In 1835 an event of such cataclysmic importance occurred in South Africa that it has reverberated throughout that racially troubled land ever since, giving rise to a new term in the English language: the Great Trek.
A tough, God-fearing, exclusively Bible-reading people fled English domination by ox wagon. Like the Israelites, they took refuge in the wilderness and entered into a covenant with God as His "chosen people." It was a covenant so exclusive that in seeking their own freedom the Boers, or Afrikaners, denied it to others.
In his latest work, "The Covenant," James Michener reveals how the seeds of discord sown by this religious exclusivity have today grown into plantations of racial trouble.
A prodigious author of prodigiously long novels ("Hawaii," "Centennial," "The Source") Michener's "Covenant" is yet another blockbuster -- a near 900-page novel on South Africa that encompasses all of South African history and spans a period of 500 years. It is this vast narrative sweep of almost epic proportions which helps explain why the Great Trek culminated in the tumultuous headon collision between the northward advancing Boers (the latter-day Israelites) and the southward penetrating Africans (the Canaanites), and in the Boer War at the turn of the century, when white fought white.
For plot and historic continuity Michener has conjured up three distinct but imaginary families and mingled them with the outstanding historic figures of their times. They are the Nxumalos, the Van Doorns, and the Saltwoods, representing respectively the African, Afrikaans, and English streams flowing into South Africa's muddy social and political river.
Michener follows their experiences generation upon generation through the Trek, the African border wars, the Boer War, the founding of the South African state, and the consolidation of white rule on Calvinist, racially purified principles.
Over several hundred years their descendants make contact, and thrive through the contact, only to become adversaries as contact subsequently gives way to conflict.
By ironic twists, Detleef Van Doorn, whose earliest South African ancestor married a Malay slave, burrows his way into the civil service and ultimately surfaces as leading architect of a battery of Afrikaner racist laws that ensures white survival and domination. Prof. Daniel Nxumalo, whose forefathers provide loyal companionship and domestic service to generations of Van Doorns, becomes ensnared in the Van Doorn-devised system and is imprisoned for opposing it. Laura Saltwood, the liberal Englishwoman, whose antecedents fought shoulder to shoulder with the Van Doorns to hold off advancing Xhosa tribesmen, is politically banned for trying to alleviate the hardships of apartheid victims.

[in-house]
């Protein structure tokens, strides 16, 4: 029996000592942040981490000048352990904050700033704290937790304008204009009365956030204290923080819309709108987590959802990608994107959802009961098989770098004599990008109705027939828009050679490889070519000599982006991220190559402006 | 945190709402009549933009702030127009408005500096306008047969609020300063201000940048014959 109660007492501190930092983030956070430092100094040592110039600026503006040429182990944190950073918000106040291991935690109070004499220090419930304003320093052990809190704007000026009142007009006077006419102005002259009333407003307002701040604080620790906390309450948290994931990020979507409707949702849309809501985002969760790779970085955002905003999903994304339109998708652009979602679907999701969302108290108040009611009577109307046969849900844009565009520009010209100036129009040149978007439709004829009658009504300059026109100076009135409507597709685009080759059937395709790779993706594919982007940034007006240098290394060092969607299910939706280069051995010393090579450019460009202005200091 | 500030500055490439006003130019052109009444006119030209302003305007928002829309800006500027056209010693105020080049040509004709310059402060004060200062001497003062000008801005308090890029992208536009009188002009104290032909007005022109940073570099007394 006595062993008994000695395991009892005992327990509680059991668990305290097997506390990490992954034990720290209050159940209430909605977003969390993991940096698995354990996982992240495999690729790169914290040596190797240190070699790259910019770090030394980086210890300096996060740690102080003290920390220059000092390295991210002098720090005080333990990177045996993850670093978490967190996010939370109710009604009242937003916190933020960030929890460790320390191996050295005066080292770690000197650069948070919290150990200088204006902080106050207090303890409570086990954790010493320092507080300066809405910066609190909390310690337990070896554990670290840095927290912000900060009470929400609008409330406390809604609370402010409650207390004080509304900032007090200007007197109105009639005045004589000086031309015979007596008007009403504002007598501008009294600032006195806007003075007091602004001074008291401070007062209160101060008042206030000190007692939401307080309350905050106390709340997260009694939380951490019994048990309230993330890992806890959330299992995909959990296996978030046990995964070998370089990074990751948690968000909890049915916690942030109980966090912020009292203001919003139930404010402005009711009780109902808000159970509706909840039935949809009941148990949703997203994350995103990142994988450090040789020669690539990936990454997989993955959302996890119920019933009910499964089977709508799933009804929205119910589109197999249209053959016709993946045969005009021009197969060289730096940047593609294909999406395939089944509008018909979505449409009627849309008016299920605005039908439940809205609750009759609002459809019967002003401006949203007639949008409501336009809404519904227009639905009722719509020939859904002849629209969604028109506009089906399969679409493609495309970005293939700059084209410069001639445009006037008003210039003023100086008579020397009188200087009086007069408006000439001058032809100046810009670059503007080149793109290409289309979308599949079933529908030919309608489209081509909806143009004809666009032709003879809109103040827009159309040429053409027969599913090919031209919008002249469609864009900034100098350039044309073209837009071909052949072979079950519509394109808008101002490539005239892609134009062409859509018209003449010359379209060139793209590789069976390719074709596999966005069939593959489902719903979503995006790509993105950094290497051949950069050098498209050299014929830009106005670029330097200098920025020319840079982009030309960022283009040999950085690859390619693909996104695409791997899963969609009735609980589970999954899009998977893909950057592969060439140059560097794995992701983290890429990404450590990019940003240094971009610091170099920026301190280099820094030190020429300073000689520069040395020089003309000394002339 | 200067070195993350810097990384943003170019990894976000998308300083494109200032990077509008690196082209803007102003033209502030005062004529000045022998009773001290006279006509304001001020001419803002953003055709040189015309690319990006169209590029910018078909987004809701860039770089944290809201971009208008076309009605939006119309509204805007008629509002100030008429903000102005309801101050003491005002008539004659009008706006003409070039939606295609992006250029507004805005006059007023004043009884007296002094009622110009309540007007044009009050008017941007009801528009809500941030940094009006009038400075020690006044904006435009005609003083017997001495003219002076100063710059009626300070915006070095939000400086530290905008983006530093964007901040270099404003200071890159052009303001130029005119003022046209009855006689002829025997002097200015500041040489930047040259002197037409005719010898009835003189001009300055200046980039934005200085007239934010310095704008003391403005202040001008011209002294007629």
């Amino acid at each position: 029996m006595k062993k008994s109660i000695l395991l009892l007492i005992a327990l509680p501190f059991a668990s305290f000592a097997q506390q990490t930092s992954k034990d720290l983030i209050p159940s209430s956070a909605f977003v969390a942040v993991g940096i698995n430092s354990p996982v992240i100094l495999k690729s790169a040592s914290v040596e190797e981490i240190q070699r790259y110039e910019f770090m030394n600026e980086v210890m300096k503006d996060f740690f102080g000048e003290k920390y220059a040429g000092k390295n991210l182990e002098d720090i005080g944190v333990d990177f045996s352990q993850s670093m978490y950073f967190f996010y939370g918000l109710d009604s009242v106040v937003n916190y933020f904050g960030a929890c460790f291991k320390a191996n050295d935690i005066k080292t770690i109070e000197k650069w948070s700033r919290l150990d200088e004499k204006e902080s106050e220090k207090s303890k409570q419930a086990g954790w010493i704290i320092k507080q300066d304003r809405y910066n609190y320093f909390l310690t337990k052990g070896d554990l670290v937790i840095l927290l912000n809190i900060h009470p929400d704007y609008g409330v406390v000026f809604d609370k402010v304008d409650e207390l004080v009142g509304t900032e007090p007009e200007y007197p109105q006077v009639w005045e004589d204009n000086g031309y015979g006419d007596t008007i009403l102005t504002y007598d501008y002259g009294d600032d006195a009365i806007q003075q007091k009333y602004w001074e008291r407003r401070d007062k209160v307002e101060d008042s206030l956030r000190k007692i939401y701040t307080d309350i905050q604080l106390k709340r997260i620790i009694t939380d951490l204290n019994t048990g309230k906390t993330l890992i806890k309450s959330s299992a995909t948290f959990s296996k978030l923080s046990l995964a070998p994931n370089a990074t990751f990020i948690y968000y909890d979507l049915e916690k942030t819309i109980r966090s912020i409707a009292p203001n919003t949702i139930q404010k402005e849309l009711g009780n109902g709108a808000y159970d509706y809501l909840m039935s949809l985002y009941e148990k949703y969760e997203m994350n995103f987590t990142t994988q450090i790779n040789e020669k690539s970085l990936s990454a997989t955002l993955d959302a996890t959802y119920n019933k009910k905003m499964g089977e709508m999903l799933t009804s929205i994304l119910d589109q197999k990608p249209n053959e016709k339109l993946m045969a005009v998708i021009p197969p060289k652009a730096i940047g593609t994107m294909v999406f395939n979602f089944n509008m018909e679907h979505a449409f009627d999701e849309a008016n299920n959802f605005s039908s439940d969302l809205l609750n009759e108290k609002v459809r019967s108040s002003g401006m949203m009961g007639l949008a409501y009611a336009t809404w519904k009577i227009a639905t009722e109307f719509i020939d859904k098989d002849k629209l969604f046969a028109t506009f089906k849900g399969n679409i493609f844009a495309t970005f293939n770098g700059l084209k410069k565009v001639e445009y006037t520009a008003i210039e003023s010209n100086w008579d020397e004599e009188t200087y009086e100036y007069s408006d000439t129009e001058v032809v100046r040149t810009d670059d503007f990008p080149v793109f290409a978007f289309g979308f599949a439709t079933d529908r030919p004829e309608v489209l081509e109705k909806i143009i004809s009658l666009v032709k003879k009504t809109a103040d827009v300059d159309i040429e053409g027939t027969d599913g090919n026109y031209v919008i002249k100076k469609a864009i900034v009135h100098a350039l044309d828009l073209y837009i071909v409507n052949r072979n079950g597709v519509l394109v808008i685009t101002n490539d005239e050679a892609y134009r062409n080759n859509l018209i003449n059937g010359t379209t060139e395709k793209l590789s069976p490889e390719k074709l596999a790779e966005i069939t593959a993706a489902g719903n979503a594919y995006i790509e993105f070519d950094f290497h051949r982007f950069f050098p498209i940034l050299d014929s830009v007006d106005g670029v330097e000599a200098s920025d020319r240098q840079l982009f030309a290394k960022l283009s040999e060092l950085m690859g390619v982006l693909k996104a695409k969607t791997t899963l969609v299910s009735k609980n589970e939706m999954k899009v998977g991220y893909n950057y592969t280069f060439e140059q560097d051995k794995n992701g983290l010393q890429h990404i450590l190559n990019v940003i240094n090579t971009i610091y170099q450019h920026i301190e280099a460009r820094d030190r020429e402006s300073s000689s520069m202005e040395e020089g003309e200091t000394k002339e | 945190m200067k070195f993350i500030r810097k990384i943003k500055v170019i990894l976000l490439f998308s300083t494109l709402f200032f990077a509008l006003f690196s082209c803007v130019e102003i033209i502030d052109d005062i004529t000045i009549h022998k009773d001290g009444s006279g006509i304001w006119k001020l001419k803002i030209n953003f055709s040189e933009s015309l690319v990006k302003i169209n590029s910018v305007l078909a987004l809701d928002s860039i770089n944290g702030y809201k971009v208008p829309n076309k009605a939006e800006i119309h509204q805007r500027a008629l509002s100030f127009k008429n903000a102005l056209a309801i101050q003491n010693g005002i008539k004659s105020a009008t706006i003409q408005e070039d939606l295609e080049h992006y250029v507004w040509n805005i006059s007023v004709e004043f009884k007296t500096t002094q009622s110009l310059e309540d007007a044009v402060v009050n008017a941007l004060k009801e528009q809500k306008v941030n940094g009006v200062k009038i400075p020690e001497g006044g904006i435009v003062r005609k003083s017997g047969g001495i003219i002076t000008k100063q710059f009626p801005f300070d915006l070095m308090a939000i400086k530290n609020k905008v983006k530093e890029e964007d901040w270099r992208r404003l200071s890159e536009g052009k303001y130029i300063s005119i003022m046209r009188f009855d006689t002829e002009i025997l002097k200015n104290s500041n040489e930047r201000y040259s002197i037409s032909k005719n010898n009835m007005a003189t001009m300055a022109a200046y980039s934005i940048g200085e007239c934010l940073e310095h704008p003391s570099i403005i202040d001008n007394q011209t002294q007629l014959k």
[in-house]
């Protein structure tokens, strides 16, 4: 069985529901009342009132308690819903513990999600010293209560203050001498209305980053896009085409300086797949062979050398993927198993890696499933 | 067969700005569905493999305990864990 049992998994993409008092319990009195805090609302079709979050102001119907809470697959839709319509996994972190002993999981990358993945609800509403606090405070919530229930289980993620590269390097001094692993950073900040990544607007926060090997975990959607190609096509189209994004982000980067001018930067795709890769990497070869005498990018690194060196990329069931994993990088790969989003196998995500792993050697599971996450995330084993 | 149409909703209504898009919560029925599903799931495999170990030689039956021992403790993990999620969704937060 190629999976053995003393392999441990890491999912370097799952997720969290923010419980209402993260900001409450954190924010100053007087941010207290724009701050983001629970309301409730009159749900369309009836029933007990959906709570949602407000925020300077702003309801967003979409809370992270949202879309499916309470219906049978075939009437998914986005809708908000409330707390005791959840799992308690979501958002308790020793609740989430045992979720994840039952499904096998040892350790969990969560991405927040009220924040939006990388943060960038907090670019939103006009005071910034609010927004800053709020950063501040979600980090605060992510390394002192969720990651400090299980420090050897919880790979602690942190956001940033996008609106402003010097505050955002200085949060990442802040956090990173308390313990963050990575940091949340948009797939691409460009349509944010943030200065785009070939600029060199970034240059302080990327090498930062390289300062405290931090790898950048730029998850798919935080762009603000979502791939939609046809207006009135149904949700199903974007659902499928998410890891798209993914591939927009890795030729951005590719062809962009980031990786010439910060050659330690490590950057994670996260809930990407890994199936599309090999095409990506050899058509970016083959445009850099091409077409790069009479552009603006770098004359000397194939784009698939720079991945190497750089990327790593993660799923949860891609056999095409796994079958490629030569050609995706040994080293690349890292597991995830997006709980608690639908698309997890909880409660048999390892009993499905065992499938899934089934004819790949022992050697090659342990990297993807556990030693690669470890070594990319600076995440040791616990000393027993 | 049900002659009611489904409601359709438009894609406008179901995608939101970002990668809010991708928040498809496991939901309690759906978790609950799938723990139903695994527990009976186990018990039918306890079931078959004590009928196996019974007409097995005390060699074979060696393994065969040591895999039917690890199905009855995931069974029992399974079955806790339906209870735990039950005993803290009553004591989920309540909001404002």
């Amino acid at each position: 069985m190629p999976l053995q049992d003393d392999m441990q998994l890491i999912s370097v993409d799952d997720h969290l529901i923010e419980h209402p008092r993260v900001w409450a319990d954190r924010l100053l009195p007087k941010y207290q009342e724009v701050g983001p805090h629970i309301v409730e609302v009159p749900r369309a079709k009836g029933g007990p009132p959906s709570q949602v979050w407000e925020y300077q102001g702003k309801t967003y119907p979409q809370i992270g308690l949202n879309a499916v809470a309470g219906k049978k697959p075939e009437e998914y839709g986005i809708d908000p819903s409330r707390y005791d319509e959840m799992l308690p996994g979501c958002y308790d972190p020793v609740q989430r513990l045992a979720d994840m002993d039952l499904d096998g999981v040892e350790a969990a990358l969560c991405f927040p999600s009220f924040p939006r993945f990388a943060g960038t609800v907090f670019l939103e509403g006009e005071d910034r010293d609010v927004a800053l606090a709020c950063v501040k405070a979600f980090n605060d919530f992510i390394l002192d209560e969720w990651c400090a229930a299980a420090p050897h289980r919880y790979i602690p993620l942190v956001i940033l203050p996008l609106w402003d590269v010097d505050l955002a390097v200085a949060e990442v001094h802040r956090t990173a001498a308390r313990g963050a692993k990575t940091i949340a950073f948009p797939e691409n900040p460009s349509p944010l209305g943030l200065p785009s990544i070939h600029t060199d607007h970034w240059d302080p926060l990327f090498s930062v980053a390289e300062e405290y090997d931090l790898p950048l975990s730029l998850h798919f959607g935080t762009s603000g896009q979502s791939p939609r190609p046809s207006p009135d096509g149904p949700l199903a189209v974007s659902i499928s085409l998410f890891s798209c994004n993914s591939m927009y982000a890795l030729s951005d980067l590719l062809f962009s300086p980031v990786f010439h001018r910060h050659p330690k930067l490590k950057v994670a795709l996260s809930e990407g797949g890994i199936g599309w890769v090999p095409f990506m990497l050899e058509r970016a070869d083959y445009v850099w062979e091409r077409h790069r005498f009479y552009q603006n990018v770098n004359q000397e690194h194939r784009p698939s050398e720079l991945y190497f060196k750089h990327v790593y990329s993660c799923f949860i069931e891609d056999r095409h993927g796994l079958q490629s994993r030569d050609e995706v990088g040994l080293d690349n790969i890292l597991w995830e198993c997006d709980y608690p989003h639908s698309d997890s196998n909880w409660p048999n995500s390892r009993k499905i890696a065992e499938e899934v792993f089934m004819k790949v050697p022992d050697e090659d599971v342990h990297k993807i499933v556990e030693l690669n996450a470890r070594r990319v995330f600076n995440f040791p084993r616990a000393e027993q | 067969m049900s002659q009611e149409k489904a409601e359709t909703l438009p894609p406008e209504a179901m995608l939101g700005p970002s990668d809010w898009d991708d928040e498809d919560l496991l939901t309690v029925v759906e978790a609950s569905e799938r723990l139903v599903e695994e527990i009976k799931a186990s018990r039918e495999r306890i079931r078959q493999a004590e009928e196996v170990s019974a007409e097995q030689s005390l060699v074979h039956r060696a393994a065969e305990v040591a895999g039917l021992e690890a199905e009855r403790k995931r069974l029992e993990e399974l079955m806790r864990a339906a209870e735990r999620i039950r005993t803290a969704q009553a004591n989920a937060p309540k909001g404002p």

While Michener's prose is frequently as flat and colorless as the veld, his research is impressive. In fact he overdoes it -- great dollops of history that tend to clog the flow of the story. Yet it is his surefooted grasp of what South Africa is and has been that gives this book extraordinary authority and conviction.
"The Covenant" also has a scope to it that avoids the too often one-dimensional view of South Africa. Olive Schreiner, Laurens Van der Post, and Alan Paton have taken up the cudgels for the Afrikaner, the Bushman, and the African, respectively. What Michener has set out to do is to embrace all South Africa's people and follow them through all time, and do it without favor to any one particular group. For the whites, in particular -- both English and Afrikaans, who constantly complain the outside world misunderstands them -- Michener has brought understanding. At times almost a fondness.
It is precisely because Michener has been so scrupulously evenhanded throughout this book that his dismay in its conclusion at the excesses of apartheid, of an ideology gone beserk, is so chillingly credible.